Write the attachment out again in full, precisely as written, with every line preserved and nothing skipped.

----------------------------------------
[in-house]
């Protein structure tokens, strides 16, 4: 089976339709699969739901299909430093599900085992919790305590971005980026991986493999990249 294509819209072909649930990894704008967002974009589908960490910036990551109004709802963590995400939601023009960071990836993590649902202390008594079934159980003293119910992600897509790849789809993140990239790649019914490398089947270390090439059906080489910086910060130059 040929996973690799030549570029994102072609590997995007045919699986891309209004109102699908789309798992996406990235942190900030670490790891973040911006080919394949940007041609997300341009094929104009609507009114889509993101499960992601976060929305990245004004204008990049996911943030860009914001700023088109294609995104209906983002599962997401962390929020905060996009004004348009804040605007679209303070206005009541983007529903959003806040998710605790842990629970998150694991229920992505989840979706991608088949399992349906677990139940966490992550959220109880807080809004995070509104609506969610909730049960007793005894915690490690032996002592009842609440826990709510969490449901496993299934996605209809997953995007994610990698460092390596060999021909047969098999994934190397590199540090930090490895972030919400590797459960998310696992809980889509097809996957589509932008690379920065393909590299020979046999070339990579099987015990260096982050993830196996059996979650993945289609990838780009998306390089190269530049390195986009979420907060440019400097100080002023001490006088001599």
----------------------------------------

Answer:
[in-house]
């Protein structure tokens, strides 16, 4: 089976339709699969739901299909430093599900085992919790305590971005980026991986493999990249 294509819209072909649930990894704008967002974009589908960490910036990551109004709802963590995400939601023009960071990836993590649902202390008594079934159980003293119910992600897509790849789809993140990239790649019914490398089947270390090439059906080489910086910060130059 040929996973690799030549570029994102072609590997995007045919699986891309209004109102699908789309798992996406990235942190900030670490790891973040911006080919394949940007041609997300341009094929104009609507009114889509993101499960992601976060929305990245004004204008990049996911943030860009914001700023088109294609995104209906983002599962997401962390929020905060996009004004348009804040605007679209303070206005009541983007529903959003806040998710605790842990629970998150694991229920992505989840979706991608088949399992349906677990139940966490992550959220109880807080809004995070509104609506969610909730049960007793005894915690490690032996002592009842609440826990709510969490449901496993299934996605209809997953995007994610990698460092390596060999021909047969098999994934190397590199540090930090490895972030919400590797459960998310696992809980889509097809996957589509932008690379920065393909590299020979046999070339990579099987015990260096982050993830196996059996979650993945289609990838780009998306390089190269530049390195986009979420907060440019400097100080002023001490006088001599």